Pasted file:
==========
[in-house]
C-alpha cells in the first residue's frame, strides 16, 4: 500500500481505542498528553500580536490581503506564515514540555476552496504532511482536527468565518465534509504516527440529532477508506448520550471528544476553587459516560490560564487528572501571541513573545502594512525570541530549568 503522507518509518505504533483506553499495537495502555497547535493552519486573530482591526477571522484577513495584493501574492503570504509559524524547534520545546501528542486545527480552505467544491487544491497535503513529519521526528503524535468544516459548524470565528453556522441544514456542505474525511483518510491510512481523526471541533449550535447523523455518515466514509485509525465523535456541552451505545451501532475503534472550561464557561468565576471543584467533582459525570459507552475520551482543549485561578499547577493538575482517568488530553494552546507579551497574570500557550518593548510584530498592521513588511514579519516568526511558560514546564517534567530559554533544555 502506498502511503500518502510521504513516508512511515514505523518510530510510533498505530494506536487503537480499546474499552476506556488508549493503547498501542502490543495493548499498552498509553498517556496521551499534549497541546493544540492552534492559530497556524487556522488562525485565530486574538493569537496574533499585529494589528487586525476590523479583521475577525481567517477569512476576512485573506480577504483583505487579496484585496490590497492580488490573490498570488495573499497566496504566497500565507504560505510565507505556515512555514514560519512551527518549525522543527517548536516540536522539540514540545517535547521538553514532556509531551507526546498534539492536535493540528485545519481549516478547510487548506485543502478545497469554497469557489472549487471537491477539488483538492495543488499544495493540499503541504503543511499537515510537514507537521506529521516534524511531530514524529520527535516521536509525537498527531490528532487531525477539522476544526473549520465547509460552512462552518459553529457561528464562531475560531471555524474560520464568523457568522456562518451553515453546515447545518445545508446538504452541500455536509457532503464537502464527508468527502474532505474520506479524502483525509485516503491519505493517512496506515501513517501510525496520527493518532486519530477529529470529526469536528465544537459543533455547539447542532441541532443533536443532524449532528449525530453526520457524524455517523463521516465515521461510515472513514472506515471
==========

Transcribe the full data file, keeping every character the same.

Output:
[in-house]
C-alpha cells in the first residue's frame, strides 16, 4: 500500500481505542498528553500580536490581503506564515514540555476552496504532511482536527468565518465534509504516527440529532477508506448520550471528544476553587459516560490560564487528572501571541513573545502594512525570541530549568 503522507518509518505504533483506553499495537495502555497547535493552519486573530482591526477571522484577513495584493501574492503570504509559524524547534520545546501528542486545527480552505467544491487544491497535503513529519521526528503524535468544516459548524470565528453556522441544514456542505474525511483518510491510512481523526471541533449550535447523523455518515466514509485509525465523535456541552451505545451501532475503534472550561464557561468565576471543584467533582459525570459507552475520551482543549485561578499547577493538575482517568488530553494552546507579551497574570500557550518593548510584530498592521513588511514579519516568526511558560514546564517534567530559554533544555 502506498502511503500518502510521504513516508512511515514505523518510530510510533498505530494506536487503537480499546474499552476506556488508549493503547498501542502490543495493548499498552498509553498517556496521551499534549497541546493544540492552534492559530497556524487556522488562525485565530486574538493569537496574533499585529494589528487586525476590523479583521475577525481567517477569512476576512485573506480577504483583505487579496484585496490590497492580488490573490498570488495573499497566496504566497500565507504560505510565507505556515512555514514560519512551527518549525522543527517548536516540536522539540514540545517535547521538553514532556509531551507526546498534539492536535493540528485545519481549516478547510487548506485543502478545497469554497469557489472549487471537491477539488483538492495543488499544495493540499503541504503543511499537515510537514507537521506529521516534524511531530514524529520527535516521536509525537498527531490528532487531525477539522476544526473549520465547509460552512462552518459553529457561528464562531475560531471555524474560520464568523457568522456562518451553515453546515447545518445545508446538504452541500455536509457532503464537502464527508468527502474532505474520506479524502483525509485516503491519505493517512496506515501513517501510525496520527493518532486519530477529529470529526469536528465544537459543533455547539447542532441541532443533536443532524449532528449525530453526520457524524455517523463521516465515521461510515472513514472506515471